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Public-Private Partnerships Hinge on Tax Policy

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Repairing roads and bridges can cost billions. Photo by Justin Sullivan/Getty Images

I used to think that public-private partnerships were mainly a Republican idea because they rely on the private sector's involvement in public infrastructure. They are a way to trim some of the government's role in roads and bridges in favor of a system that is more market-oriented.

Increasingly, however, public-private partnerships are becoming a topic of conversation among Democrats, another signal that the Eisenhower, big-government highway era is over. (We've known that's been coming for several years.) Last week, the Progressive Policy Institute, a Clinton-era think tank, released a policy memo making the case that public-private partnerships are a good way to supplement our infrastructure needs without relying on the government to fund everything.

 

As a country, we are way behind on such arrangements. Only a handful of states make use of public-private partnerships now, says PPI economist Diana Carew, and 26 states have no experience with them. By contrast, the United Kingdom and Australia have been successfully using public-private partnerships in infrastructure for decades. Following on their success, Canada has now become one of the most advanced and active markets for public-private partnerships. It has over 200 projects running, according to Rep. Jeff Denham, R-Calif., who highlighted these achievements in a House hearing in April.

But in order to make the market work for nongovernment investors, it needs to be fair from a tax perspective. The most striking thing to me about the PPI report is not that a politically progressive organization is touting the potential of public-private partnerships (although that's certainly notable), but that Carew's main policy recommendations are about taxes, not transportation.

Right now, the tax code isn't particularly friendly to private investment in public goods like roads and bridges. Carew says the ground would be more fertile for public-policy partnerships if Congress expanded tax-exempt private activity bonds and loosened foreign investment restrictions under the Foreign Investment Real Property Tax Act. Those changes could tilt the scale toward investors, foreign or otherwise, who want to get involved in building a road or a bridge.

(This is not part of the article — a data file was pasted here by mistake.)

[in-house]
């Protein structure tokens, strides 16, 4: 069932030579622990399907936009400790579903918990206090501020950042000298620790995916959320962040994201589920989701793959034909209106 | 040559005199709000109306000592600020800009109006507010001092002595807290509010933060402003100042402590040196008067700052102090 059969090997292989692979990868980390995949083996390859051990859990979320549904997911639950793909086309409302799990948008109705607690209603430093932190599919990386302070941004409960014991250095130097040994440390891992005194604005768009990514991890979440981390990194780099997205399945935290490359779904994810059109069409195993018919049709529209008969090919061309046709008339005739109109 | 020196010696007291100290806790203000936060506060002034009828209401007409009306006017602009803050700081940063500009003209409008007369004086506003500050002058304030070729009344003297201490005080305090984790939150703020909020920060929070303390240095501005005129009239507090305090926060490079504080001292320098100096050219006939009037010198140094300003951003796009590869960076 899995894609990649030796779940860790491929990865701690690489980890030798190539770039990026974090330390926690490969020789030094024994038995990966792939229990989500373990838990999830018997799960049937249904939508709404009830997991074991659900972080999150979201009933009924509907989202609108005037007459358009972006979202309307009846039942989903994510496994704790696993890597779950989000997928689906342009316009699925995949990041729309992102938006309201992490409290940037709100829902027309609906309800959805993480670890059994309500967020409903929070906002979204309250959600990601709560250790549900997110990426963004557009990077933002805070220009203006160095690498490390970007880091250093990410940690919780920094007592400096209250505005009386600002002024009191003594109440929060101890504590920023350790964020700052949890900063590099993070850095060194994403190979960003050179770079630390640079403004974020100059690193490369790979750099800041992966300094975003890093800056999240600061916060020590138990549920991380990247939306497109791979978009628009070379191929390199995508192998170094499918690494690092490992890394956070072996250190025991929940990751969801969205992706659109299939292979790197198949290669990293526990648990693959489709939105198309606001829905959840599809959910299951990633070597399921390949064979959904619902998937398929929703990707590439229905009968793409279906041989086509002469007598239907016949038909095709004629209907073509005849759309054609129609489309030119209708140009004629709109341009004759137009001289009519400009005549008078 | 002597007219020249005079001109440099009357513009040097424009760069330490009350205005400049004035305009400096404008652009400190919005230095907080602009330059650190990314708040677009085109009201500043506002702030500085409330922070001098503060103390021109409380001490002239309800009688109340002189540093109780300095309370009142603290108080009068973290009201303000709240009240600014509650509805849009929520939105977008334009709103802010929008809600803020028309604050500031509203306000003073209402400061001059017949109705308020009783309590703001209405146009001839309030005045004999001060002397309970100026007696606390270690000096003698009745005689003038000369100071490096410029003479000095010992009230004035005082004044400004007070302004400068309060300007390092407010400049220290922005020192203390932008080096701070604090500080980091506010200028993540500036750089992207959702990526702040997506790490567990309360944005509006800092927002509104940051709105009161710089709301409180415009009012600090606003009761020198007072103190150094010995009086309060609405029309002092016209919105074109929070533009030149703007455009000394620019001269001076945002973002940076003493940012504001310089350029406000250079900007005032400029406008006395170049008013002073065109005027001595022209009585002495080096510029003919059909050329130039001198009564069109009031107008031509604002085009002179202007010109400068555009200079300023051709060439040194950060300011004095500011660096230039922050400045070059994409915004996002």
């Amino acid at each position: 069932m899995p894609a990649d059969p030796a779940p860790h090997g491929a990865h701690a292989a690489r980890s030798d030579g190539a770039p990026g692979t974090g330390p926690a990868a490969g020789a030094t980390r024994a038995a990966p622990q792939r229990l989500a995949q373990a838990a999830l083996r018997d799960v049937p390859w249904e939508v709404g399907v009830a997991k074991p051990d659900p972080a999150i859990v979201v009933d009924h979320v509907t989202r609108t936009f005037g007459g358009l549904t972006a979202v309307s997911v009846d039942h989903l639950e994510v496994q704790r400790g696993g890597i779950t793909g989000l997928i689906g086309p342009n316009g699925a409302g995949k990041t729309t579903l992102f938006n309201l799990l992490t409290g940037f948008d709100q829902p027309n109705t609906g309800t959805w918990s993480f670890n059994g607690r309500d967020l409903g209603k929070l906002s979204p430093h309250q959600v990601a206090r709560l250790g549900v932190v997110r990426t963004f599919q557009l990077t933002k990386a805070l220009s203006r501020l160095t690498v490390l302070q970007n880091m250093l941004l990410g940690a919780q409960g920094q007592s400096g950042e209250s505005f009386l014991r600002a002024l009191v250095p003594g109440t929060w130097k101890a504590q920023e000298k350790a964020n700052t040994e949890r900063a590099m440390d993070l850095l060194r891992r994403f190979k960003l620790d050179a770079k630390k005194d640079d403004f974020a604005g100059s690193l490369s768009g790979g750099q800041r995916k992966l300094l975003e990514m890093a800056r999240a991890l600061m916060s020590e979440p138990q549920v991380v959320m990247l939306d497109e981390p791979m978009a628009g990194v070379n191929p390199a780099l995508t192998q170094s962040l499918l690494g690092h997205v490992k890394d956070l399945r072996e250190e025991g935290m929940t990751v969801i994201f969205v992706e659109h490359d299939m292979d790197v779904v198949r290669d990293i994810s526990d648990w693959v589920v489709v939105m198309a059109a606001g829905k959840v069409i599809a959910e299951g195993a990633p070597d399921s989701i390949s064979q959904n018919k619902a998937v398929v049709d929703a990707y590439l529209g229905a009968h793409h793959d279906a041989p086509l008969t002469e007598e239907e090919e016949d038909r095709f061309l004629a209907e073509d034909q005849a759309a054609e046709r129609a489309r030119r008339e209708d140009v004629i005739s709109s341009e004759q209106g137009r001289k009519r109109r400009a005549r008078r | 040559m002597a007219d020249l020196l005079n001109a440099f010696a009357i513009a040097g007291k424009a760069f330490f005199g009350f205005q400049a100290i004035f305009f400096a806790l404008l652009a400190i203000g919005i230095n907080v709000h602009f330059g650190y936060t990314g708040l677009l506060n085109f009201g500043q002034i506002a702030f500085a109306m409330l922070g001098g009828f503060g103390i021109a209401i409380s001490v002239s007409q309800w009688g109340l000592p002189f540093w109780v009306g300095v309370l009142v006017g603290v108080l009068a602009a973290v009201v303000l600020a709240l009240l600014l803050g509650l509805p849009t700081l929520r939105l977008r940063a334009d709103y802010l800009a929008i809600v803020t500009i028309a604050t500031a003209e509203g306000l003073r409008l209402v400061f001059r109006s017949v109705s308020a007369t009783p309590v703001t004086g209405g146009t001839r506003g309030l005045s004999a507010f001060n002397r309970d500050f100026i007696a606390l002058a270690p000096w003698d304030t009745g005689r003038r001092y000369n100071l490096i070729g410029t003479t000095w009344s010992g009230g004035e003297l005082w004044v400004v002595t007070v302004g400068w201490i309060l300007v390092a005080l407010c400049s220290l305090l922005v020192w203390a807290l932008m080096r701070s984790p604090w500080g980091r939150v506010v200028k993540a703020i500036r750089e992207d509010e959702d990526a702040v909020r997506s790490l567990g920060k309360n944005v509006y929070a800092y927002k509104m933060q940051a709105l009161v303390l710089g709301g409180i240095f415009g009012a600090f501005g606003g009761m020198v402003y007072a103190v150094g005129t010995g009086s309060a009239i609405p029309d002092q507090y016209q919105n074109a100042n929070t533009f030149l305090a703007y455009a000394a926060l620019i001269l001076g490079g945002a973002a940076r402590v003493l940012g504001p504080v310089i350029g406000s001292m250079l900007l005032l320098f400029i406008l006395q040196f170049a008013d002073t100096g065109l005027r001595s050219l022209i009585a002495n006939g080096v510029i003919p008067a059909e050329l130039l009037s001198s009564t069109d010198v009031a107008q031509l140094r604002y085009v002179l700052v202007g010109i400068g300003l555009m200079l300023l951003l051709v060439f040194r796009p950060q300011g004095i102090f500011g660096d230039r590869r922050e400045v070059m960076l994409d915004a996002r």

Larry Blain, Chairman of the Board of Directors at Partnerships British Columbia, told the House Transportation Committee that a successful market for public-private partnerships is one that has "fair and transparent procurement processes" and "an ample supply of aggressive and competitive bidders."

Many of the most prominent bidders in the infrastructure space are international firms. They are looking for places around the world to invest their cash. Why not here? The executives I've spoken to say they are constantly looking at projects in the United States, but that navigating the matrix of state and federal laws can make the deals less attractive. Carew argues that a few changes in the tax code might help that problem. As it turns out, the biggest legislative challenge in supporting public-private partnerships may not be in convincing the transportation chiefs on Capitol Hill to act, but the tax writers.

For our insiders: What does the current U.S. market for private investment in infrastructure look like? Is it close to fair or wildly biased? How difficult would it be to lift the cap on tax-exempt private activity bonds? What about changing the Foreign Investment Real Property Tax Act? Are there other changes to U.S. law that could encourage public-private partnerships? What is the best that the country can hope for in terms of private investment in infrastructure, assuming the market worked optimally?

(Note: This is a moderated blog on transportation issues. Comments are approved on a case-by-case basis. Contact me if you want to be a regular commenter.)

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